Yes, the US market is for the US – and it’s very irritating. Shock! Horror! What works in the US does not always work for the rest of the planet, in fact, seldom does … which is where many US based airlines and others may be going wrong. In general terms, the biggest issue the US has to face is the same issue we in Europe had to face a couple of generations back…. that the world’s powerhouse has moved. Woe betide you, if you do not recoginse that… and keep up.

  2. Timothy O'Neil-Dunne

    Murray…. good perspective as always.

    Let me poke a little hole in your argument – actually also in the DoT’s argument. Also remember that the regulation applies to the USA not to anyone else. So its USA for the Americans (not that it ever mattered to anyone else 😉

    Today GDSs do not have full participation by all the airlines. Shock!!! Horror!!! In fact 30% of all flights are non-legacy and of this number the percentage of products available to GDSs is actually quite small.

    To wit – Some airlines are not fully participating
    To wit – Some airlines do not participate at all.

    Thus when you break through the holistic model of all airlines participating all the time, its a pretty slippery slope down. And we are at that point. The GDSs were not able (or more even did not want to) come to terms with the airlines.

    So if you are not (choice or otherwise) selling all airlines equally then are you fulfilling your role as a customer advocate? There is a pervasive attitude by the TMCs that says if its not in the GDS then it wont be sold. But who suffers in that battle? The customer or the agent. I would suggest both.

    In my view this is the harsh reality. Forcing Airlines participation in the GDS is ludicrous. Is the USA going to mandate ALL airlines to participate ALL equally? Is it possible, it is actually desirable? Is it legal for them to do so. What is a GDS – the big 3 monopolies? What about anyone else who wants to join the market? Almost as mad as some of the onerous contracts the GDS have in place with both Agents and the corresponding contracts with the airlines. And please don’t get me started on the insane idea of paying your customers to do business with you. I believe in some circles that is regarded as bribery and racketeering.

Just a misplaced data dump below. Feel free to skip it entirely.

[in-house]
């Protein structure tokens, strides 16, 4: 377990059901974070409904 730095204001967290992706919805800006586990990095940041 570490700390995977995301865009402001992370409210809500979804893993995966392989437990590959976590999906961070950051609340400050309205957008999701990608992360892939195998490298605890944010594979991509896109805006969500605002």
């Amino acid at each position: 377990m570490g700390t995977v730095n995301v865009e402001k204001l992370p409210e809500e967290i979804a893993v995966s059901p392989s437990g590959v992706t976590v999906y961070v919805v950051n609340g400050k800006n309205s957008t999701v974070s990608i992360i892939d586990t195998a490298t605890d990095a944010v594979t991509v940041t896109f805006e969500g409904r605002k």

I submitted a dissertation on this subject to the DoT last year pointing out these basic facts.

    Whether you like my point of view or not, the tenets of competition will be harmed if the participation is forced. But since the DoT has proved itself so adept at riding roughshod over consumers and competition in some self anointed role to “protect the industry” i am not convinced that they will understand these points.



  3. murray harrold

    Fair enough. Capitalism – at least, raw capitalism – does not work. Then again, neither does raw Socialism… my view has always been that the answer lies somewhere in the middle. e have seen it here in the form of privatisation, which has meant that many public services are run for everyone, save for the public. But I digress.

    I agree that a product or brand is there for the product or brand owner to do what they will. But that does not always mean that the product or brand owner understands their product nor that what they do with it, is best. That said, it is a very brave company that believes it can do what it likes, without taking heed of its customers.

    I believe the US skews the market. Americans are guilty of having a “be reasonable, do it our way” approach to things and American firms, in many industry sectors, not just travel, are good at management, management thinking, sales and marketing. Trouble is, being bogged down in endless labor laws and what-not, they are terminally hopeless when it comes to producing goods or actually providing a service. Which is why the I-pad/ phone etc is made in China.

    Now, I accept that many more ticket are sold direct. Question is – what sort of tickets? Even we agents, if faced with a client who wants a very simple A to B ticket may say – Do your self a favor, go and book it online. Agents have changed. We service firms (because, for example, they want travel policy policed, because they have complicated stuff…. because they want a car hire and a hotel they can cancel 12 hours before, but mainly because they pay their executives to land them multi-million dollar deals and they pay the PA’s to help their exec’s land multi million dollar deals and they do not pay them to work out to get them around the place at a ticket price which represents the best value for every travel dollar they have to spend.